Publisher description for Toxic bodies : hormone disruptors and the legacy of DES / Nancy Langston.
Bibliographic record and links to related information available from the Library of Congress catalog
Information from electronic data provided by the publisher. May be incomplete or contain other coding.
In 1941 the Food and Drug Administration approved the use of diethylstilbestrol (DES), the first synthetic chemical to be marketed as an estrogen and one of the first to be identified as a hormone disruptor-a chemical that mimics hormones. Although researchers knew that DES caused cancer and disrupted sexual development, doctors prescribed it for millions of women, initially for menopause and then for miscarriage, while farmers gave cattle the hormone to promote rapid weight gain. Its residues, and those of other chemicals, in the American food supply are changing the internal ecosystems of human, livestock, and wildlife bodies in increasingly troubling ways.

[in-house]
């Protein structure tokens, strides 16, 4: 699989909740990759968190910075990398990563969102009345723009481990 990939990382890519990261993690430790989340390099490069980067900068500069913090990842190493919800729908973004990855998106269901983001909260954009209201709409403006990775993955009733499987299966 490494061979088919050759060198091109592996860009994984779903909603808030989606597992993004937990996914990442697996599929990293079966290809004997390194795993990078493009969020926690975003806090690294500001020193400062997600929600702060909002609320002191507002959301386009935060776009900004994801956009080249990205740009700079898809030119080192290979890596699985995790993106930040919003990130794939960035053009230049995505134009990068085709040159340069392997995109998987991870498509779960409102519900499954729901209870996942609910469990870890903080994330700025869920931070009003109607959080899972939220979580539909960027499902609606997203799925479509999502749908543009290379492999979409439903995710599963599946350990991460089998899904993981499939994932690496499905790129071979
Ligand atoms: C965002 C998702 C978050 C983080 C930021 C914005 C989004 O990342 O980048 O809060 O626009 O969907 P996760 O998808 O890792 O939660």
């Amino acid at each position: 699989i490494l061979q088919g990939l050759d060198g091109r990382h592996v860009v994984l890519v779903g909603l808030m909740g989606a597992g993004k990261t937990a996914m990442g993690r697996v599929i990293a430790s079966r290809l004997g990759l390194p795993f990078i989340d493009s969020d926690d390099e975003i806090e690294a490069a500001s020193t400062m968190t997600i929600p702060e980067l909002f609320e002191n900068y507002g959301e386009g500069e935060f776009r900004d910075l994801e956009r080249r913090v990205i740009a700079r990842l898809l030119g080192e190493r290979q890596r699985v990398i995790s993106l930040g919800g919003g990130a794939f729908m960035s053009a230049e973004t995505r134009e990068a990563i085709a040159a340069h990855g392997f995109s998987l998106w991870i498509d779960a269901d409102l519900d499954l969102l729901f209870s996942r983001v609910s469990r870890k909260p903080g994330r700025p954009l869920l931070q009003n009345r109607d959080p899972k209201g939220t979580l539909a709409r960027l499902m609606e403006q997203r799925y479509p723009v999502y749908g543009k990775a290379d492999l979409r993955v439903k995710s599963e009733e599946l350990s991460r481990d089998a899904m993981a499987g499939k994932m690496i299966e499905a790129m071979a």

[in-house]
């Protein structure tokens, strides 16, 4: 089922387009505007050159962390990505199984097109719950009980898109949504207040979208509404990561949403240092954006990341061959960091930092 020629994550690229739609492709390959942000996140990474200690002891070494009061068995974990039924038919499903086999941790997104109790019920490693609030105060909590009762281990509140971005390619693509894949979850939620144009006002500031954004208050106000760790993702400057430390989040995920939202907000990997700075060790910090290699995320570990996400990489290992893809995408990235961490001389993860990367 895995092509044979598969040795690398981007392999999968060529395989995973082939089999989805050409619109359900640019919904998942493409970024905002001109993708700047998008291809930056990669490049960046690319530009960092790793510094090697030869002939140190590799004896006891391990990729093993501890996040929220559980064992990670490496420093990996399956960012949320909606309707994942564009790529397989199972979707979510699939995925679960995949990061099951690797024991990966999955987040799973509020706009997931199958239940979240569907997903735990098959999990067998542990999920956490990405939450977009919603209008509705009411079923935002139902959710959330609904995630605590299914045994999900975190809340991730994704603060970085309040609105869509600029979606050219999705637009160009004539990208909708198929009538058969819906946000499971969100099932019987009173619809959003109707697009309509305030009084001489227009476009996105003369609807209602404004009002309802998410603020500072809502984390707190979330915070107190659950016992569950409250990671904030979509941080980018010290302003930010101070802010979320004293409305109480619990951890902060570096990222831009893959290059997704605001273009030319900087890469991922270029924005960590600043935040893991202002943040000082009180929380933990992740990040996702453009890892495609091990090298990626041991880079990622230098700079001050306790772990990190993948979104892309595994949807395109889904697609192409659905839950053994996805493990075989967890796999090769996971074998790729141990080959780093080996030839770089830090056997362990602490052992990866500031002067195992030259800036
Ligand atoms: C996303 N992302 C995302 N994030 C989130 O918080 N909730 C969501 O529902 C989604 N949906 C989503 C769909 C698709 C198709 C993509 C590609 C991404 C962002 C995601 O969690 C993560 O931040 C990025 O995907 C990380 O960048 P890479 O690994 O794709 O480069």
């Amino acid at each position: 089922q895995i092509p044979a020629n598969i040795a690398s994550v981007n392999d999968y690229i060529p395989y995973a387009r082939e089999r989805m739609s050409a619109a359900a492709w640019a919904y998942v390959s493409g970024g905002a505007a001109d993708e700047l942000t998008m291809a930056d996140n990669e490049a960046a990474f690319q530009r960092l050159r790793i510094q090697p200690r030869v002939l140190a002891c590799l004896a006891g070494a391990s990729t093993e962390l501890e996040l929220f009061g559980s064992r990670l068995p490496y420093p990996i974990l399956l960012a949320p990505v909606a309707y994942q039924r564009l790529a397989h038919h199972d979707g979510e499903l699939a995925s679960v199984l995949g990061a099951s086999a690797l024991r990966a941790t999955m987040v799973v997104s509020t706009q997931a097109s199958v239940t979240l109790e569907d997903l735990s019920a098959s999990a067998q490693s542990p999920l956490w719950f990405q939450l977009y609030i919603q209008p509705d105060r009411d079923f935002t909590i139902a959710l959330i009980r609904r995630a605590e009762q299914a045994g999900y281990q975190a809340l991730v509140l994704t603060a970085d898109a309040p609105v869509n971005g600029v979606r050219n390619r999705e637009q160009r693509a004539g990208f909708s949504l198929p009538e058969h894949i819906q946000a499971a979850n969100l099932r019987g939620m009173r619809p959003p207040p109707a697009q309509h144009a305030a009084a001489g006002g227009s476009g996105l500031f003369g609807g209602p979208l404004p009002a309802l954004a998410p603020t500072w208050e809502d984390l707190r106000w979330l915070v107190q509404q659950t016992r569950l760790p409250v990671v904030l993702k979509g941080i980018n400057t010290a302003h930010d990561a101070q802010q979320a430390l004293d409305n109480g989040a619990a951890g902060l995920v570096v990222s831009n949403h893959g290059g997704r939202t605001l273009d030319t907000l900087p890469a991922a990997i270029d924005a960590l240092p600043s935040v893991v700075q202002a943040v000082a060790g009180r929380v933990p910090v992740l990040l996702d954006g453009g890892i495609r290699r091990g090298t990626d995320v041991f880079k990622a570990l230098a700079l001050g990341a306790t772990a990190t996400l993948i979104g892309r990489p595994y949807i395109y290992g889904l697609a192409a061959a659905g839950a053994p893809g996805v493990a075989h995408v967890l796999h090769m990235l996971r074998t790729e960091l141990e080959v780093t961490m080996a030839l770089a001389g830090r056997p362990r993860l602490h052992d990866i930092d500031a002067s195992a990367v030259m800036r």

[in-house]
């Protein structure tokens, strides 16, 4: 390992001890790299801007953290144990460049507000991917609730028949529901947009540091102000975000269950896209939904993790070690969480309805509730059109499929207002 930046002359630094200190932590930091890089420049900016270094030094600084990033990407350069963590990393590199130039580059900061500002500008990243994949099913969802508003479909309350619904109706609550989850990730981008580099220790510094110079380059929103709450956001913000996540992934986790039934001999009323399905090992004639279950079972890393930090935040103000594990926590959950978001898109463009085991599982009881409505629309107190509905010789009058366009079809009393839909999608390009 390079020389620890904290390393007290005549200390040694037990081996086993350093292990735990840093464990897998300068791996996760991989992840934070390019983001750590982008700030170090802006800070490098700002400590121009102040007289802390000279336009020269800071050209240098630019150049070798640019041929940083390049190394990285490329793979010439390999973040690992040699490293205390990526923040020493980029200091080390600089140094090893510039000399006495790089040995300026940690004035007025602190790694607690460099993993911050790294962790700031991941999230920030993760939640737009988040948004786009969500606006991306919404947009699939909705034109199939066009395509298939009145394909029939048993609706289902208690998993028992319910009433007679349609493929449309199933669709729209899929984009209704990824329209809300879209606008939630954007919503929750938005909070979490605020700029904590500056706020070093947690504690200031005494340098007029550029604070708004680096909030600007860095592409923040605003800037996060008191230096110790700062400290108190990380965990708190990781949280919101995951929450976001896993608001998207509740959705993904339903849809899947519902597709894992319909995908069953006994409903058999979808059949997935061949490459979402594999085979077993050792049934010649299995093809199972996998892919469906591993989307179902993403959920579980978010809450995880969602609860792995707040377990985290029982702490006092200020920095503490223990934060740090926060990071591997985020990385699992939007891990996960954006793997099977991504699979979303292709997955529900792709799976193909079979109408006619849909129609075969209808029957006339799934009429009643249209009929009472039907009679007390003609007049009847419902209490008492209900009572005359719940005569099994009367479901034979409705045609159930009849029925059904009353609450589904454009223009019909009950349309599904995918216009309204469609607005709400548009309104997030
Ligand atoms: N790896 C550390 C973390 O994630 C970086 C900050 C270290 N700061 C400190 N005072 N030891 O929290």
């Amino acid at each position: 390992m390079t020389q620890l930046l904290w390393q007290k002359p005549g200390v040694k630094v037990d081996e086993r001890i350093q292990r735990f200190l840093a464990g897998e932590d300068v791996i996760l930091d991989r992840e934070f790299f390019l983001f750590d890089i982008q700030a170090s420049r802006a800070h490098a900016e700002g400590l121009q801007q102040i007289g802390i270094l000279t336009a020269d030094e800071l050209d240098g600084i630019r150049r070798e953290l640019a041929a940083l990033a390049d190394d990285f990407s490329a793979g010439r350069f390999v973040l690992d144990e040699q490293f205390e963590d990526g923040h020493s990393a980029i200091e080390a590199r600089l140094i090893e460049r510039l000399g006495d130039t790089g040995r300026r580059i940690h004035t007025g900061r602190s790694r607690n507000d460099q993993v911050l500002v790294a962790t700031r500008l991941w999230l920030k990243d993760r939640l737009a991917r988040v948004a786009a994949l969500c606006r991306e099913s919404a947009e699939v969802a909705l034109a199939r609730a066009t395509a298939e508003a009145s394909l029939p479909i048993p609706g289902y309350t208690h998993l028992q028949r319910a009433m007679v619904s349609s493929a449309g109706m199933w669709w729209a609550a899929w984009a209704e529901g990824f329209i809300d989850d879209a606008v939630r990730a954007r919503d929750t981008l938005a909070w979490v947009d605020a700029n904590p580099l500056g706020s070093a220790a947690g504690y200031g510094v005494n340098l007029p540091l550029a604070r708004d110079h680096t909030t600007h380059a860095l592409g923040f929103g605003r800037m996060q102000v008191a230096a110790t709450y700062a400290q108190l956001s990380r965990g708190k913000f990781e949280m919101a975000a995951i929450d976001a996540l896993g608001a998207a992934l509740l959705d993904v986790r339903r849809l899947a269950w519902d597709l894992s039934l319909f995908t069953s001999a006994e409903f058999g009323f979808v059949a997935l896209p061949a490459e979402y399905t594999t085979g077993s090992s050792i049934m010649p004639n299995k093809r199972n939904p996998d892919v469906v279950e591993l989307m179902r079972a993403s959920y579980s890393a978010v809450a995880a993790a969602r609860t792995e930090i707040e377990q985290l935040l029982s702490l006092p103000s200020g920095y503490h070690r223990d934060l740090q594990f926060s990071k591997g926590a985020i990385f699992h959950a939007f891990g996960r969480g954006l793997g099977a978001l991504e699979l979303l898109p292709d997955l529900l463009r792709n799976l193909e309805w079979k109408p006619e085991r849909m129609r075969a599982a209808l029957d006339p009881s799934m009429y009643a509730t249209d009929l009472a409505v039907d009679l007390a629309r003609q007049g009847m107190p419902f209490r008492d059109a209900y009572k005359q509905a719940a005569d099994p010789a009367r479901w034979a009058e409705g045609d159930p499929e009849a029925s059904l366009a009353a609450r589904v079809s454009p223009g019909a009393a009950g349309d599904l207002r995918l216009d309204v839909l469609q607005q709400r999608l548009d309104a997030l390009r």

In this gripping exploration, Nancy Langston shows how these chemicals have penetrated into every aspect of our bodies and ecosystems, yet the U.S. government has largely failed to regulate them and has skillfully manipulated scientific uncertainty to delay regulation. Personally affected by endocrine disruptors, Langston argues that the FDA needs to institute proper regulation of these commonly produced synthetic chemicals.
Library of Congress subject headings for this publication:
Endocrine disrupting chemicals -- History.
Endocrine disrupting chemicals -- Government policy -- United States -- History.
Endocrine Disruptors -- adverse effects -- United States.
Endocrine Disruptors -- history -- United States.
Environmental Exposure -- adverse effects -- United States.
Environmental Exposure -- history -- United States.
History, 20th Century -- United States.
History, 21st Century -- United States.